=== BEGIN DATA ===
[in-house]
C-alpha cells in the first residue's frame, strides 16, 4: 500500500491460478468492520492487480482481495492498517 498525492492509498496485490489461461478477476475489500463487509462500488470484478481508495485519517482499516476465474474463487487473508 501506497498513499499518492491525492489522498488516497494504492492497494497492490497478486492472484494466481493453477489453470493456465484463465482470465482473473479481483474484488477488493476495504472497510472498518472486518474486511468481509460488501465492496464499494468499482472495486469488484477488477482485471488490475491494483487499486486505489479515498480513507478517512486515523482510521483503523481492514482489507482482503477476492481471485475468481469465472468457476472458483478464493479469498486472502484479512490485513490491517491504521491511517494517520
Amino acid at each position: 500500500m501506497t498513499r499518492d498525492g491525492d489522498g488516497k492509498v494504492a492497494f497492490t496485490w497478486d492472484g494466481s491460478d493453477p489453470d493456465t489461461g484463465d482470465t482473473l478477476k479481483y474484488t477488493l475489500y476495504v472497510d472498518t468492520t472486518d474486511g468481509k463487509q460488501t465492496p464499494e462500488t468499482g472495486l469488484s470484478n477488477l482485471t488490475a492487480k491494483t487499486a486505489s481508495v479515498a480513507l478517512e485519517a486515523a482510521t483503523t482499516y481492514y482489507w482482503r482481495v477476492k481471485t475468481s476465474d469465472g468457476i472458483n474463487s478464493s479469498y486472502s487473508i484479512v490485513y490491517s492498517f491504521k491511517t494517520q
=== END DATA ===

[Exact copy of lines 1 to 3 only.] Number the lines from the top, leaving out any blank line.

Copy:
[in-house]
C-alpha cells in the first residue's frame, strides 16, 4: 500500500491460478468492520492487480482481495492498517 498525492492509498496485490489461461478477476475489500463487509462500488470484478481508495485519517482499516476465474474463487487473508 501506497498513499499518492491525492489522498488516497494504492492497494497492490497478486492472484494466481493453477489453470493456465484463465482470465482473473479481483474484488477488493476495504472497510472498518472486518474486511468481509460488501465492496464499494468499482472495486469488484477488477482485471488490475491494483487499486486505489479515498480513507478517512486515523482510521483503523481492514482489507482482503477476492481471485475468481469465472468457476472458483478464493479469498486472502484479512490485513490491517491504521491511517494517520
Amino acid at each position: 500500500m501506497t498513499r499518492d498525492g491525492d489522498g488516497k492509498v494504492a492497494f497492490t496485490w497478486d492472484g494466481s491460478d493453477p489453470d493456465t489461461g484463465d482470465t482473473l478477476k479481483y474484488t477488493l475489500y476495504v472497510d472498518t468492520t472486518d474486511g468481509k463487509q460488501t465492496p464499494e462500488t468499482g472495486l469488484s470484478n477488477l482485471t488490475a492487480k491494483t487499486a486505489s481508495v479515498a480513507l478517512e485519517a486515523a482510521t483503523t482499516y481492514y482489507w482482503r482481495v477476492k481471485t475468481s476465474d469465472g468457476i472458483n474463487s478464493s479469498y486472502s487473508i484479512v490485513y490491517s492498517f491504521k491511517t494517520q